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DOH asked to keep close watch on erring ophthalmologists.

The Senate blue ribbon committee yesterday urged the Department of Health (DOH) to exercise its authority in regulating erring eye clinics that commit unethical procedures in carrying out cataract surgeries on their patients.

This development unfolded after two senior citizens surfaced at the second hearing of the panel chaired by Senator Teofisto "TG" Guingona III, on the suspicious P2-billion worth of insurance reimbursements of some private health facilities with PhilHealth, to testify how they ended up losing their eyesight after undergoing laser and cataract operation with two eye clinics that is now under investigation by the state health insurance agency.

"I understand that the Philippine Association of Ophthalmologists have already filed a complaint with the Professional Regulatory Commission (PRC) but the PRC is saying they don't have sufficient capability to do that so what can we do to ensure they have the clout to carry this out?"

"Yet it is the DOH that has the power to give licenses to these facilities. So I think we need to strengthen the DOH. Because even though they have the power to issue licenses, they're having problems with monitoring these erring medical facilities," Guingona said in an interview with reporters after the hearing.


Meantime, Senate President Pro Tempore Ralph G. Recto asked yesterday the Commission on Audit (COA) to review some of the claims for reimbursements from PhilHealth filed by hospitals and private clinics on medical care extended to patients.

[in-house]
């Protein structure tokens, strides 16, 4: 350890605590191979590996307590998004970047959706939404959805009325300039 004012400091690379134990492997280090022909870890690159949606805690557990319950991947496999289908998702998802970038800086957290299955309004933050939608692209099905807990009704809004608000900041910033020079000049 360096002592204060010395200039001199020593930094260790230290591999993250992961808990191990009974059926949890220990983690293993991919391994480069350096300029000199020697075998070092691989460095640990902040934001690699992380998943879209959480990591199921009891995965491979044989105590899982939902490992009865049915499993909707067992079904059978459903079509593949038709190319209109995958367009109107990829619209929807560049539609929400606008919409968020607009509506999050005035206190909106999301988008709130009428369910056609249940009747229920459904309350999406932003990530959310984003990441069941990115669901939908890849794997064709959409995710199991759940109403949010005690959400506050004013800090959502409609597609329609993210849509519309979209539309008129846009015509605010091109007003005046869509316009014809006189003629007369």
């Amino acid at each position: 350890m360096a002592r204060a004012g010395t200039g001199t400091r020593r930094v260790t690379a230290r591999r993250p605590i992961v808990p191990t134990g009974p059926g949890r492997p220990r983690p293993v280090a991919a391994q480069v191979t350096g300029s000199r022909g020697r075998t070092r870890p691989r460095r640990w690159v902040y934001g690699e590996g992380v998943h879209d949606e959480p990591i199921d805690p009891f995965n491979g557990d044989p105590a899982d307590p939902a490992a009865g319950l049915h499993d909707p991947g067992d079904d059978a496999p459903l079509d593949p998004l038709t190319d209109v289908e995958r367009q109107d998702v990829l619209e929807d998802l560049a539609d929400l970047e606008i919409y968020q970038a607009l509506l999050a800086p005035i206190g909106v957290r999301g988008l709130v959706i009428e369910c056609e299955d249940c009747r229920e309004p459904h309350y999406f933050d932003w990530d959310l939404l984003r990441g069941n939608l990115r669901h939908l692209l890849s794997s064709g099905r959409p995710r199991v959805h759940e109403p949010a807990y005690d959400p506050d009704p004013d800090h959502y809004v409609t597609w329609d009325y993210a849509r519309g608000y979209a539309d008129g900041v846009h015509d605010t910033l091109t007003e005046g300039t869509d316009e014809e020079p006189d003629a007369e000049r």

Recto urged Alexander Padilla, PhilHealth Chief Executive Officer and President, to conduct an internal investigation on the alleged scam involving excessive payments on ghost or questionable treatments.

"We followed the money and all the money went to private health care institutions," Padilla told Recto and Guingona.

Padilla said that most of the erring parties were private health care providers.

Recto said PhilHealth should likewise divulge government hospitals which tried to pull a fast one on the state health insurer.


Eye surgery patient Romeo Fernando told Senate probers that his right eye got damaged after undergoing laser surgery. It was later discovered the iris on his eye was damaged and ultimately caused his right eye to go blind.

Bonifacio Martinez, on the other hand, lost his eyesight after a cataract operation due to fungal infection. Martinez also claimed he was asked to sign a waiver and was given R10,000 cash by the health center that operated on him.

Afterwards, he said, he lost contact with the physicians.

Representatives from the Pacific Eye Institute (PEI), Quezon City Eye Center (QCEC) and Borough Medical Care Institute were present during the hearing. PhilHealth has already suspended PhilHealth reimbursements of PEI and QCEC while Borough is still under investigation.

"It's very important that the DOH use its power and their responsibility to police these eye centers. They've been saying they don't have the capacity to do so but it's the life of Filipinos are the ones at stake here," Guingona said.


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Title Annotation:National
Publication:Manila Bulletin
Date:Jul 8, 2015
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